What sets this citizen apart from the rest?
Is the answer to be found under that yet-to-be-discussed qualification of “subject to the jurisdiction thereof”?
The Oath of Citizenship, sworn by naturalized citizens during the Naturalization process, settles the question of jurisdiction to a higher degree than even for “persons born”, as the “naturalized” citizen is required to ”… absolutely and entirely renounce and abjure all allegiance and fidelity to any foreign prince, potentate, state, or sovereignty of whom or which I have heretofore been a subject or citizen…”, but a “person born” may in fact posses dual citizenship, and as a result, dual allegiance.
Is the concept of “allegiance” then what differentiates this “natural born” citizen, from the “person born” and the “naturalized” one?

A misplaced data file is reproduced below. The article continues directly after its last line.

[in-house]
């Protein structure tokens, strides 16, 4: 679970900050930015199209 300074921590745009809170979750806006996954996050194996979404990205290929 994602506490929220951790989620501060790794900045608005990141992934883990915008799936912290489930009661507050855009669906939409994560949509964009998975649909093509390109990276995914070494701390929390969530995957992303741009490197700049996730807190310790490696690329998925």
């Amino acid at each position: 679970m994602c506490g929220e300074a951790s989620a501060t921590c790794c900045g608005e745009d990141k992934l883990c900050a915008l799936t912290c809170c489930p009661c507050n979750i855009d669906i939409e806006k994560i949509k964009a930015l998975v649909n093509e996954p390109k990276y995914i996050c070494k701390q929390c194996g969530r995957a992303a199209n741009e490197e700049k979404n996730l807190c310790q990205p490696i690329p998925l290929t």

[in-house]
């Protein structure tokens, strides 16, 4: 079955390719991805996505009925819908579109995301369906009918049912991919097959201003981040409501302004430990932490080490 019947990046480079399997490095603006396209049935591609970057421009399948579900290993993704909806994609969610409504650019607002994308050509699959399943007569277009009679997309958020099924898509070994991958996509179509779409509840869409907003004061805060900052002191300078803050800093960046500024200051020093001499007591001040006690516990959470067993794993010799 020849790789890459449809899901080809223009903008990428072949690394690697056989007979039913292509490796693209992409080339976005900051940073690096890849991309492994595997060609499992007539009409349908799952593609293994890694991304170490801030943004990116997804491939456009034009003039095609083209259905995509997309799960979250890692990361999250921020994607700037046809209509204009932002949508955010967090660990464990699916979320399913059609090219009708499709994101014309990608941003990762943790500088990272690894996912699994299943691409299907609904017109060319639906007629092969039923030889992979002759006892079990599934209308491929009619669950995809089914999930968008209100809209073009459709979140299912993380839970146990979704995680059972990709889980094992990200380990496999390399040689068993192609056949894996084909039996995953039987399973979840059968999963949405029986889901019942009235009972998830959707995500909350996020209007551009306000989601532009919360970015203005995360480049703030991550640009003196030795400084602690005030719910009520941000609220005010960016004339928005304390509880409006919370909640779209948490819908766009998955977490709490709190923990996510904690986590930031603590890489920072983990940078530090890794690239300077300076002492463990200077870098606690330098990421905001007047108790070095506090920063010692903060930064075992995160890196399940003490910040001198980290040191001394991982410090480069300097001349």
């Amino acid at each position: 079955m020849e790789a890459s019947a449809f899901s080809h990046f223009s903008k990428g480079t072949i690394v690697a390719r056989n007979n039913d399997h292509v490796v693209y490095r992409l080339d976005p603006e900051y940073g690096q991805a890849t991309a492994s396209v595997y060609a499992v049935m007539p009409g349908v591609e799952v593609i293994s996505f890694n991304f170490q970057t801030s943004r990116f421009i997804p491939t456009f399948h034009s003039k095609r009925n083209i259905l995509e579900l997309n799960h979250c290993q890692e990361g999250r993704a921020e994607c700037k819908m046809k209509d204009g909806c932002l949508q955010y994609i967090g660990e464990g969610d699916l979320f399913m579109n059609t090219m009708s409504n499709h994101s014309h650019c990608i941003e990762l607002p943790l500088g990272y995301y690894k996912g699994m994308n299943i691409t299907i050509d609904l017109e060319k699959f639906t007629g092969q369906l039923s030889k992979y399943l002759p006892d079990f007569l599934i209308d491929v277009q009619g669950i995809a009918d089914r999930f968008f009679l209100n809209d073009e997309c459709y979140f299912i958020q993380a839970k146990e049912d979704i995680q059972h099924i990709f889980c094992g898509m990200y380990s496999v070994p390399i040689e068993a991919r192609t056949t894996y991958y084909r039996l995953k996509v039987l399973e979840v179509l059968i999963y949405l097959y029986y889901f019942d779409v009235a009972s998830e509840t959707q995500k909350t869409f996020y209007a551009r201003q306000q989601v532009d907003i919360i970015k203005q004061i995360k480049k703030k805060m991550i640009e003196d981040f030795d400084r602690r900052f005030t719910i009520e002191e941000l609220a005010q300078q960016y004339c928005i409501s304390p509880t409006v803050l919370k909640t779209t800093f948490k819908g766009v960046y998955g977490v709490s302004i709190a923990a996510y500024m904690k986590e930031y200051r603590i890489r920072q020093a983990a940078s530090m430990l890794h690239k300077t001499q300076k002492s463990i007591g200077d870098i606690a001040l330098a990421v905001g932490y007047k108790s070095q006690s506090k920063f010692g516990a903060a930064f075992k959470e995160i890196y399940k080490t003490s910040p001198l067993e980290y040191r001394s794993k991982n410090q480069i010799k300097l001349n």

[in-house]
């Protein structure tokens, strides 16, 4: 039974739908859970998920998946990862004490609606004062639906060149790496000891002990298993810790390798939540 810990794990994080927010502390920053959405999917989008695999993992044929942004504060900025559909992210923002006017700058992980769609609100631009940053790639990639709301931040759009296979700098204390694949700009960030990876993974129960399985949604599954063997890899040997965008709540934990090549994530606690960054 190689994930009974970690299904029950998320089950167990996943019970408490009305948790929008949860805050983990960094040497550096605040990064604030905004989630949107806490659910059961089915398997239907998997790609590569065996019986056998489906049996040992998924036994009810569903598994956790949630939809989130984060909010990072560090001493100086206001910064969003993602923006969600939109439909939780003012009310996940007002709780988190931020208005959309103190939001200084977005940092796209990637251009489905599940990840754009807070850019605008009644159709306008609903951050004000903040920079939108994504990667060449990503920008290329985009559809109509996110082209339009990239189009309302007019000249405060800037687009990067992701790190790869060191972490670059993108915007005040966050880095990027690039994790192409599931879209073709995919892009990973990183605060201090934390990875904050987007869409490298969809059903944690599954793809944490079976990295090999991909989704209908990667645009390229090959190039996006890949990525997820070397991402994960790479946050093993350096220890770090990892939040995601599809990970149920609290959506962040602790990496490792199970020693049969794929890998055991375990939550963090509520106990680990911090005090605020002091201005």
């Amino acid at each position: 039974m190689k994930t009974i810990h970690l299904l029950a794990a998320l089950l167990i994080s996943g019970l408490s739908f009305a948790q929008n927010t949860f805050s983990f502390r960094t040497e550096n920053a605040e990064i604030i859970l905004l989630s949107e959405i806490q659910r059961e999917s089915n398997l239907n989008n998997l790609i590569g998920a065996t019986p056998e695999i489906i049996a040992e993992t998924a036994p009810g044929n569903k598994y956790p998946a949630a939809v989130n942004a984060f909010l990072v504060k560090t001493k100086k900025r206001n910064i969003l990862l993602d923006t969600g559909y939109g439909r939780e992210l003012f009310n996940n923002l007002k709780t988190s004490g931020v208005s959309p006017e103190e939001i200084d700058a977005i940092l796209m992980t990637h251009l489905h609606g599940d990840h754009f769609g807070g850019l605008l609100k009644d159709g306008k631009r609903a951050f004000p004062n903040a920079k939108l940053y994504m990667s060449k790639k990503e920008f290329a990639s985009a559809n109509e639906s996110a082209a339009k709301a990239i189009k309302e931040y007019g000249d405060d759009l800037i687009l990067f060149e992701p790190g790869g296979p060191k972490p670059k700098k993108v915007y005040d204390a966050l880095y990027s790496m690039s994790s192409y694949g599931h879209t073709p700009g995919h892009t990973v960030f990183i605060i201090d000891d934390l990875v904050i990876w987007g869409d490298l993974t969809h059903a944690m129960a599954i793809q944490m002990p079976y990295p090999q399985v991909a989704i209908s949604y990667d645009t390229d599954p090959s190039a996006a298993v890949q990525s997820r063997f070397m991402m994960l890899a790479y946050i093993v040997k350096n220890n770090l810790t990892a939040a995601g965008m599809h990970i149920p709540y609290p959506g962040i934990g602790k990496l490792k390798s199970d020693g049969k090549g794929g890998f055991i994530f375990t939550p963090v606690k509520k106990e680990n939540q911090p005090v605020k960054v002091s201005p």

The answer may be found rooted in international law, Common Law, and the commentaries surrounding the ratification of the XIV Amendment.
Emerich de Vatel’s “The Law of Nations”, the 18th century treatise recognized as the foundation of modern international law, states the following on Chapter XIX, paragraph 212:
“The natives, or natural-born citizens, are those born in the country, of parents who are citizens. As the society cannot exist and perpetuate itself otherwise than by the children of the citizens, those children naturally follow the condition of their fathers, and succeed to all their rights.”